The good news is that today the world is much wealthier than it was 22 years ago, and the knowledge of what works and what action is needed is far more advanced. As momentum on nutrition builds internationally, this conference presents an historic once-in-a-generation opportunity for strong political commitments that could help end child hunger.
Read more: link
A recent slew of situations resulting in catastrophic violence and death, including the Israel-Gaza war, the armed expansion of the Islamic State, the downing of a Malaysian Airlines plane in the Ukraine, the ongoing conflict in Syria, and also the spread of the Ebola virus, has led to a renewed debate as to what kinds of imagery media outlets should be expected to show.
Why focus then on the imagery of war, but circumvent so much of the enormous day-to-day suffering among both humans and animals? //
read full articel by Fred Ritchin in Light Box
In an effort to reach hundreds of thousands of starving and malnourished people in South Sudan, the first air drops by the International Red Cross in nearly two decades took place in Leer on July 5. Thousands of people waited in the hot sun for emergency food supplies and seed. NBC NEWS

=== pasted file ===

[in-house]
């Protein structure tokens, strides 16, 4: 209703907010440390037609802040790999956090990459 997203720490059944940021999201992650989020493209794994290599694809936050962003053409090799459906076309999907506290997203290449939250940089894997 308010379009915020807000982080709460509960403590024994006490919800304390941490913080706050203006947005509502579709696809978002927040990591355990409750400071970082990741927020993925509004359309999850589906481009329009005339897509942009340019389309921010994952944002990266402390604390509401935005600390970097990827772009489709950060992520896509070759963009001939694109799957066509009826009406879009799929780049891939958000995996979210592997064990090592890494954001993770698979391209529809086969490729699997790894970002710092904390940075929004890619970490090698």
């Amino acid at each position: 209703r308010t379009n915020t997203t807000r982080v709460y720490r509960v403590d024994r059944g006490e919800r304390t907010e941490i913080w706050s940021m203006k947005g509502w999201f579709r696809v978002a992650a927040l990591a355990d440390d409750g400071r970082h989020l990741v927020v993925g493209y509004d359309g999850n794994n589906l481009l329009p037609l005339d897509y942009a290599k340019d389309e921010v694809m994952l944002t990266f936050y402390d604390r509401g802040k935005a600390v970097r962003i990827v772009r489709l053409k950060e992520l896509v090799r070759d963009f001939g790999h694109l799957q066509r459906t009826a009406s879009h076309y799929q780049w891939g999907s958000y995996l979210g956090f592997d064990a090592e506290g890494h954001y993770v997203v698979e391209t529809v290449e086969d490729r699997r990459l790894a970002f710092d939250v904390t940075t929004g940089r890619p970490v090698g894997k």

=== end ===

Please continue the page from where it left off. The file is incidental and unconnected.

The declaration of another Famine is imminent. In the absence of local media able to witness the circumstances it is incumbent on Western media to report the story. Sadly it appears that they need a Hollywood actor to ignite our interest. Strangely the f-word might be a blessing in that if might finally galvanise people’s interest of the conflict. link
WAU SHILUK, South Sudan — Five months of war in South Sudan has led to the deaths of thousands and the displacement of more than one million people. But officials warn that the tragedy could just be beginning. A serious food crisis is looming over the country, and the United Nations says that if action is not taken immediately, the consequences could be dire.
A defense volunteer stood on sacks of rice at a warehouse in Ayutthaya, Thailand, Thursday. Authorities launched an investigation in rice warehouses nationwide after 2.5 million tons of rice went missing from government stockpiles. (Chaiwat Subprasom/Reuters)